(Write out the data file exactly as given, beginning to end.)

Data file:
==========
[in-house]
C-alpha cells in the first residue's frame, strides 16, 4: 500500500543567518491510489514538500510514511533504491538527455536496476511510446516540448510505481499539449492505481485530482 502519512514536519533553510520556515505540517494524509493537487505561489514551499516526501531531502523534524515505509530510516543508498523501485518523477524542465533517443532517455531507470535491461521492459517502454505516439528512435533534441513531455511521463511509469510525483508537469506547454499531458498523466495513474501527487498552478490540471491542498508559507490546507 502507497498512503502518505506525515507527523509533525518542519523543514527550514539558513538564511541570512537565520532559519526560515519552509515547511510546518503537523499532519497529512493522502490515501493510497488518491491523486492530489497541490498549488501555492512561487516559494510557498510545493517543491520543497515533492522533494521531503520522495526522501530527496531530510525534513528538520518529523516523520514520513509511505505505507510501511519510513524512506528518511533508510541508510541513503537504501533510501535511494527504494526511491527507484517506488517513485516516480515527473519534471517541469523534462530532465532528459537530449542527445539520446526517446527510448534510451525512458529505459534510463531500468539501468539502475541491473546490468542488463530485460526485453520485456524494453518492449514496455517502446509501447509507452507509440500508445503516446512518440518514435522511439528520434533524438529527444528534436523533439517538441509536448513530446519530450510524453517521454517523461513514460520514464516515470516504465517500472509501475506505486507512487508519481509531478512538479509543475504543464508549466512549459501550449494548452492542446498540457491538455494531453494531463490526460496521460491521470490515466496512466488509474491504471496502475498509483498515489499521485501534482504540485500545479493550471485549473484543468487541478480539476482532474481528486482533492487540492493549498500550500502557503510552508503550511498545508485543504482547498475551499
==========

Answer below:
[in-house]
C-alpha cells in the first residue's frame, strides 16, 4: 500500500543567518491510489514538500510514511533504491538527455536496476511510446516540448510505481499539449492505481485530482 502519512514536519533553510520556515505540517494524509493537487505561489514551499516526501531531502523534524515505509530510516543508498523501485518523477524542465533517443532517455531507470535491461521492459517502454505516439528512435533534441513531455511521463511509469510525483508537469506547454499531458498523466495513474501527487498552478490540471491542498508559507490546507 502507497498512503502518505506525515507527523509533525518542519523543514527550514539558513538564511541570512537565520532559519526560515519552509515547511510546518503537523499532519497529512493522502490515501493510497488518491491523486492530489497541490498549488501555492512561487516559494510557498510545493517543491520543497515533492522533494521531503520522495526522501530527496531530510525534513528538520518529523516523520514520513509511505505505507510501511519510513524512506528518511533508510541508510541513503537504501533510501535511494527504494526511491527507484517506488517513485516516480515527473519534471517541469523534462530532465532528459537530449542527445539520446526517446527510448534510451525512458529505459534510463531500468539501468539502475541491473546490468542488463530485460526485453520485456524494453518492449514496455517502446509501447509507452507509440500508445503516446512518440518514435522511439528520434533524438529527444528534436523533439517538441509536448513530446519530450510524453517521454517523461513514460520514464516515470516504465517500472509501475506505486507512487508519481509531478512538479509543475504543464508549466512549459501550449494548452492542446498540457491538455494531453494531463490526460496521460491521470490515466496512466488509474491504471496502475498509483498515489499521485501534482504540485500545479493550471485549473484543468487541478480539476482532474481528486482533492487540492493549498500550500502557503510552508503550511498545508485543504482547498475551499